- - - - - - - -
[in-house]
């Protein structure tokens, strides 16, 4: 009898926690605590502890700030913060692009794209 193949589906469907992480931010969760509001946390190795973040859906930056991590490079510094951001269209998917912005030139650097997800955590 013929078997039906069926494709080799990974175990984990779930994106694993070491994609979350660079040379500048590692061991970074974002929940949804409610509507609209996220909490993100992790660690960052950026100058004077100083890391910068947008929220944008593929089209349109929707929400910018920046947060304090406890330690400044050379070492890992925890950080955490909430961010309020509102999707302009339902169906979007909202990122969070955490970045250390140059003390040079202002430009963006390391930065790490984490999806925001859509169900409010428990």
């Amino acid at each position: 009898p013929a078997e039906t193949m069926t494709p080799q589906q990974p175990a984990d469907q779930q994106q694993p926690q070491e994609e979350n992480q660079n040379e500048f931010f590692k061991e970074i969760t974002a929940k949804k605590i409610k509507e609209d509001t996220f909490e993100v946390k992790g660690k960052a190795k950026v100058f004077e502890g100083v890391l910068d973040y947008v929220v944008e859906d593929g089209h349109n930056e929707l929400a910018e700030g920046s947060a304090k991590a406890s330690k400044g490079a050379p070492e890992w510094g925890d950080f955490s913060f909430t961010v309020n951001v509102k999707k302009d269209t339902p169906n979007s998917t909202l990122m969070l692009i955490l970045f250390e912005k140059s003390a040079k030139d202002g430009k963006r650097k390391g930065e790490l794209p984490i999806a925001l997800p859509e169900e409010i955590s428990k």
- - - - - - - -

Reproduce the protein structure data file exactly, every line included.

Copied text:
[in-house]
């Protein structure tokens, strides 16, 4: 009898926690605590502890700030913060692009794209 193949589906469907992480931010969760509001946390190795973040859906930056991590490079510094951001269209998917912005030139650097997800955590 013929078997039906069926494709080799990974175990984990779930994106694993070491994609979350660079040379500048590692061991970074974002929940949804409610509507609209996220909490993100992790660690960052950026100058004077100083890391910068947008929220944008593929089209349109929707929400910018920046947060304090406890330690400044050379070492890992925890950080955490909430961010309020509102999707302009339902169906979007909202990122969070955490970045250390140059003390040079202002430009963006390391930065790490984490999806925001859509169900409010428990």
């Amino acid at each position: 009898p013929a078997e039906t193949m069926t494709p080799q589906q990974p175990a984990d469907q779930q994106q694993p926690q070491e994609e979350n992480q660079n040379e500048f931010f590692k061991e970074i969760t974002a929940k949804k605590i409610k509507e609209d509001t996220f909490e993100v946390k992790g660690k960052a190795k950026v100058f004077e502890g100083v890391l910068d973040y947008v929220v944008e859906d593929g089209h349109n930056e929707l929400a910018e700030g920046s947060a304090k991590a406890s330690k400044g490079a050379p070492e890992w510094g925890d950080f955490s913060f909430t961010v309020n951001v509102k999707k302009d269209t339902p169906n979007s998917t909202l990122m969070l692009i955490l970045f250390e912005k140059s003390a040079k030139d202002g430009k963006r650097k390391g930065e790490l794209p984490i999806a925001l997800p859509e169900e409010i955590s428990k």